Monday, October 8, 2012

Zimbabwe: John Bradburne, Leper Settlement and Orphanage in Mutemwa

On Monday 24 September I accompanied Fr. Liam on the two and a half hour drive to Mutoko, the town outside of which the John Bradburne Memorial Site, the Mutemwa Leper Settlement and Queen of Peace Orphanage are located. Fr. Liam is on the board of the Mutemwa  Leprosy and Care Center and promoter of John Bradburne's cause for beatification.

Painting of John Bradburne in Mother of Peace orphanage chapel.

Following several years as a a British soldier in Asia, John entered the Catholic Church. He tried monastic life but instead became wandering pilgrim in Europe and the Middle east, eventually ending up serving the residents at Mutemwa. Hence the title given him by his biographers: "The Vagabond of God." He was a lay Franciscan, a musician and a poet who advocated for the dignity and well-being of the lepers. He was abducted and killed in 1979 during the civil war.

The hut where John Bradburne lived (above), and an adjacent one
from which he was abducted on the night he was killed (below).

Beginning at his funeral many extraordinary happenings have been associated with John Bradburne and his intercession. Many pilgrims come to the sites associated with his life, especially on the first weekend of September, close to the anniversary of his death. They pray in his hut and climb the mountain behind the settlement, as John did every day, praying the Rosary and the Stations of the Cross as they go. For more information about him, visit:

The wagon in which John used to take the lepers to church.

It was a privilege to visit this graced place of faith, love and mercy, and to be able to celebrate Mass for the residents and staff, as well as some of the religious and lay people who serve at Mother of Peace orphanage, not far across the plain at the base of Mutemwe, another mountain.

The Catholic chapel in the leper settlement.

Mass with the lepers, the staff and members of Queen of Peace community.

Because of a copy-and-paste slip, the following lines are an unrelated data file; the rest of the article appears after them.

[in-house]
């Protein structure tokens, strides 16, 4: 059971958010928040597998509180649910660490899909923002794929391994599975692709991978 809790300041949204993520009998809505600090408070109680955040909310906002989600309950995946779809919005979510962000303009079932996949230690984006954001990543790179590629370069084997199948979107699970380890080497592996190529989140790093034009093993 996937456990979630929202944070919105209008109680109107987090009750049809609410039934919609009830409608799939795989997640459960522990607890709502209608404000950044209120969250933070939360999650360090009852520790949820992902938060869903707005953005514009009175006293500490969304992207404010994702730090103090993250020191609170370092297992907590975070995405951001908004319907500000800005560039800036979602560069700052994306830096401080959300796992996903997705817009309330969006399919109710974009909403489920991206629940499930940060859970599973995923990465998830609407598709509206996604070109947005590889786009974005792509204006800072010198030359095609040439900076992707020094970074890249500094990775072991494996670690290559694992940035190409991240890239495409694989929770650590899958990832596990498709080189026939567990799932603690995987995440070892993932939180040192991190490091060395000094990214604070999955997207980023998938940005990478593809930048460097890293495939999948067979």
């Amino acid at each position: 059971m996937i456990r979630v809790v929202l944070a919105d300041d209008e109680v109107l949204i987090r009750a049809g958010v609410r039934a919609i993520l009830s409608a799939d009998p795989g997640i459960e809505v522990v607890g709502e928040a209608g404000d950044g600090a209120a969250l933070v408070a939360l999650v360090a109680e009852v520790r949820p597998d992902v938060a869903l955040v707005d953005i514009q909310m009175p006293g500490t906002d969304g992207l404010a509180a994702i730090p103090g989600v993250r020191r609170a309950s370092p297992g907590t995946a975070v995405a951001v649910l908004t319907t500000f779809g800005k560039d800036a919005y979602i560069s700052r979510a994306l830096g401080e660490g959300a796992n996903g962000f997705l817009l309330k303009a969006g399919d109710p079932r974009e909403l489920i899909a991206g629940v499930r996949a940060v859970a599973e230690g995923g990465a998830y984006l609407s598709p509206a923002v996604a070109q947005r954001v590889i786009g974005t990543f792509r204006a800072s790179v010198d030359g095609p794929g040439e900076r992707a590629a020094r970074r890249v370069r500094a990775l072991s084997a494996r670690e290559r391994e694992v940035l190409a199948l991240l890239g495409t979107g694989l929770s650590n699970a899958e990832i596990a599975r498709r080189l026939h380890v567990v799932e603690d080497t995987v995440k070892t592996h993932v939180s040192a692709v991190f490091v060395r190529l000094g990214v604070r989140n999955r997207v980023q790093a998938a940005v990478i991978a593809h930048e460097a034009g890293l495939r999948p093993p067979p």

The small homes of the lepers, arranged in circles.

Fr. Liam and Margaret, the leprosy care center manager,
climb Chigona mountain, something John did daily.

Stations of the cross are marked along the way for the many pilgrims who come.

The cross at the Thirteenth Station, the Crucifixion, erected by a man
cured of blindness through John Bradburne's intercession.

View of the leper settlement from the Cross atop Chigona mountain.
John planted the jacaranda trees that line the street.

Mother of Peace Orphanage, run by lay members of the Mother of Peace community, was established to help care for the many orphans and deprived children left in the wake of Zimbabwe's war for independence.

Mother of Peace orphanage with a view of Chigona mountain across the plain.

Especially at its beginning it cared for some of the many children left orphaned by AIDS, often themselves HIV positive. Before antiretroviral medications were widely available in Africa, many of these children died and are buried in the orphanage cemetery, a somber place and yet a testament to love and hope.

Some of the children who live at Mother of Peace orphanage.

We're hoping to help both the leper settlement and the orphanage get an electrical transformer to provide enough energy to a water pump located near a small reservoir not far from Mother of Peace. Right now they can only pump late at night when usage on the power line is very low, and there's only enough voltage to get the water to the orphanage and not the extra 4 km to the leper settlement. The transformer would allow them to pump at any time, and reach the settlement, too. Please consider helping with this effort.

The cemetery at Mother of Peace where many of the first orphans died
before HIV medications were made available in Africa.

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